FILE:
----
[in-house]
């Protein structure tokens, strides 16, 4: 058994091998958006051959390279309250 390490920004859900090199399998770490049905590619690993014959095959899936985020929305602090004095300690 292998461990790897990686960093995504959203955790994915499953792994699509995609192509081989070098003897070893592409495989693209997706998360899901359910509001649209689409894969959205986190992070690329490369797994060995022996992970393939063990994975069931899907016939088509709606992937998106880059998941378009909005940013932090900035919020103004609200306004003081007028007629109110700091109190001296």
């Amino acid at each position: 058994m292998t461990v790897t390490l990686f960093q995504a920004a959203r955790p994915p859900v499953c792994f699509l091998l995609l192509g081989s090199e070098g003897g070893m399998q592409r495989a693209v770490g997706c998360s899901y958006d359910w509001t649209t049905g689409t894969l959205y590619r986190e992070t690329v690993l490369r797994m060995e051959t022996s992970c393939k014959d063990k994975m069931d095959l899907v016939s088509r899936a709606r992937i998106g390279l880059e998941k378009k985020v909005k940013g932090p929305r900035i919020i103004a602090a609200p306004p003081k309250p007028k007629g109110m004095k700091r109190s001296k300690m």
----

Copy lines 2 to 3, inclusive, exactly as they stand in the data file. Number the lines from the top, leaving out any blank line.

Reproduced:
């Protein structure tokens, strides 16, 4: 058994091998958006051959390279309250 390490920004859900090199399998770490049905590619690993014959095959899936985020929305602090004095300690 292998461990790897990686960093995504959203955790994915499953792994699509995609192509081989070098003897070893592409495989693209997706998360899901359910509001649209689409894969959205986190992070690329490369797994060995022996992970393939063990994975069931899907016939088509709606992937998106880059998941378009909005940013932090900035919020103004609200306004003081007028007629109110700091109190001296």
């Amino acid at each position: 058994m292998t461990v790897t390490l990686f960093q995504a920004a959203r955790p994915p859900v499953c792994f699509l091998l995609l192509g081989s090199e070098g003897g070893m399998q592409r495989a693209v770490g997706c998360s899901y958006d359910w509001t649209t049905g689409t894969l959205y590619r986190e992070t690329v690993l490369r797994m060995e051959t022996s992970c393939k014959d063990k994975m069931d095959l899907v016939s088509r899936a709606r992937i998106g390279l880059e998941k378009k985020v909005k940013g932090p929305r900035i919020i103004a602090a609200p306004p003081k309250p007028k007629g109110m004095k700091r109190s001296k300690m």